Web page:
Twenty-nine years ago today, the Ides of March opened the worst period of my life (to date–I learned to never challenge worse) — my then-husband suffered a serious head injury and was never the same (I’ve since realized that my eyes were opened to who he really was), my dog died, and my youngest sister was diagnosed with an eventually fatal brain tumor. The Ides ushered in the head injury. My parents were visiting us, for the first and only time in my adult life. They had to leave before the true extent of my husband’s head injury became apparent. My sister was still a happy seven-year old, unaware of the tumor that would begin her final journey just a few months later.
Eventually, I divorced the husband, I still have the ashes of the dog, and my sister, after guiding the rest of the family spiritually, met our Maker six months before her tenth birthday. Just beforeÂ her first surgery, she reassured our grandmother, “Don’t worry Grandma. Jesus is with me.” I learned a lot about what is currently called “adulting” during those few terrible years of my life, but there were many good memories during those tough years, too. Â She made a huge difference for my father, too. My father has lost two children in his life, one shortly after I was born, and Debbie. They played an incredible synergistic role in his life. He shared his faith journey in this YouTube video for his church, and it’s worth a listen.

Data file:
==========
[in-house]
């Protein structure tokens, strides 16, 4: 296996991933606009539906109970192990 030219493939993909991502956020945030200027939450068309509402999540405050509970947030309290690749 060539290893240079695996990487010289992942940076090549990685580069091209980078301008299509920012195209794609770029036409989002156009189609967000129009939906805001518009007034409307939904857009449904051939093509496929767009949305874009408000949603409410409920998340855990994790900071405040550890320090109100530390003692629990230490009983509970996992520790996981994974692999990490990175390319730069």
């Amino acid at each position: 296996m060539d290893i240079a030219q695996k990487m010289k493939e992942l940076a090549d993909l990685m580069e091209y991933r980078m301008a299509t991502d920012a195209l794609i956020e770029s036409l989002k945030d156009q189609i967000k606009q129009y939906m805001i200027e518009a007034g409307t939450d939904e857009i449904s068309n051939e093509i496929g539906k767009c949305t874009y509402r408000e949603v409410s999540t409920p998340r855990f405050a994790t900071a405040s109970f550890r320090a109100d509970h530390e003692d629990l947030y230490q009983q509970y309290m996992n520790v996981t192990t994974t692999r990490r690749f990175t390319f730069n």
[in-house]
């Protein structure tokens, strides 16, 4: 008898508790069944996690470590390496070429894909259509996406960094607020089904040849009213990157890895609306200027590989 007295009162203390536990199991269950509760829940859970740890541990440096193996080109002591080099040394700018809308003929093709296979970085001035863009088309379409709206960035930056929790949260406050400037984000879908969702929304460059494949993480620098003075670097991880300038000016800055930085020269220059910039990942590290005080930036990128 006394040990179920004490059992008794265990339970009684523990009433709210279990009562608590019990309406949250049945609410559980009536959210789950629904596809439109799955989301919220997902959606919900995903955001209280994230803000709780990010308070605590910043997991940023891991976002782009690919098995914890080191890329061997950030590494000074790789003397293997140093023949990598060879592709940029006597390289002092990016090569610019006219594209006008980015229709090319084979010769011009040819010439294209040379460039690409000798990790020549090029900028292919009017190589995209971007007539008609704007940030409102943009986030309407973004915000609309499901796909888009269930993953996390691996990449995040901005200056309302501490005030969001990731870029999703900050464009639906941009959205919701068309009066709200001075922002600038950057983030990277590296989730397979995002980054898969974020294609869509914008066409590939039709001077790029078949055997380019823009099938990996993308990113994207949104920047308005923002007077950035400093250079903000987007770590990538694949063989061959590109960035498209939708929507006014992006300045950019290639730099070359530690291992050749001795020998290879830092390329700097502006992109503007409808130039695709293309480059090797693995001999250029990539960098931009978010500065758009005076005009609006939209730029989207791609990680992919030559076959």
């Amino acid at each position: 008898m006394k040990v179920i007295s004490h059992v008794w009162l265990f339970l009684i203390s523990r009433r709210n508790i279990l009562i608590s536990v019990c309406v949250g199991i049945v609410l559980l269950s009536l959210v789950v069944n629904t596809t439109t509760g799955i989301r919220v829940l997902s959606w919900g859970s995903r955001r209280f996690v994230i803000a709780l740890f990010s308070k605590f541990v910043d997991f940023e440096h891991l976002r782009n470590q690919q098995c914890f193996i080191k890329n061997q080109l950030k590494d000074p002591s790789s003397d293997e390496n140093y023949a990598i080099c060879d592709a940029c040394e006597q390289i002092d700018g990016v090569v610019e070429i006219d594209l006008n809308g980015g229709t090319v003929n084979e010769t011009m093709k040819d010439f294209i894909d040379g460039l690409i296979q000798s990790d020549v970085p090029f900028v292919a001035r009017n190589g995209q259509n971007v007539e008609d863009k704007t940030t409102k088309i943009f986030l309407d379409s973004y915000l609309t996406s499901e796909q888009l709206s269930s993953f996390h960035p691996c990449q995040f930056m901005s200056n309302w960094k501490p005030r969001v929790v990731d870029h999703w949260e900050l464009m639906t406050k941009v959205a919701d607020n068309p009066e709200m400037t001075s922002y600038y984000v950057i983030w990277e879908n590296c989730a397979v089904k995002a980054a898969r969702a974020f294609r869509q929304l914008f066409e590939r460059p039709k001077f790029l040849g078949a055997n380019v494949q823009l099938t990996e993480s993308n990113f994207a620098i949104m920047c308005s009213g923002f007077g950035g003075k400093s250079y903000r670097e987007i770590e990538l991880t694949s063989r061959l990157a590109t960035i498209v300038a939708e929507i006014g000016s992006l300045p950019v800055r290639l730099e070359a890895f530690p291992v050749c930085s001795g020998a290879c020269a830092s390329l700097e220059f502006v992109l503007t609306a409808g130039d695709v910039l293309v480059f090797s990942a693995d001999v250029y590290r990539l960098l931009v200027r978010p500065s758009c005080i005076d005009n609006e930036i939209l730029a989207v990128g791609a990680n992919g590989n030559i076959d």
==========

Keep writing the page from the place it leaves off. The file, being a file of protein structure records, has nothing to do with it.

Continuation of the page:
Life is a series of ups and downs, and this month’s scroll assures us these ups and downs are normal, even essential. The scroll’s lyrical tone is comforting, but the message is clear. While the ups and downs are normal, how we deal with them is critical.
If I bring rain and gloom and darkness and pessimism to my customers then they react with rain and gloom and darkness and pessimism and they purchase naught. If I bring joy and enthusiasm and brightness and laughter to my customers they will react with joy and enthusiasm and laughter and my weather produces a harvest of sales and a granary of gold for me.
Equally important, we also understand and recognize the moods of the people around us. We make allowances for their anger and irritation, because they do not know the secret of controlling their minds. We understand that while today they may be grouchy, tomorrow, they may be pleasant and a joy to be with. In the same vein, today, they may not be interested in our tremendous bargain, but tomorrow, they may pay us twice what a useless trinket is worth. Because of that, we do not form our impressions upon just one meeting, but keep an open mind.
What have your Ides of March been? How have you recovered?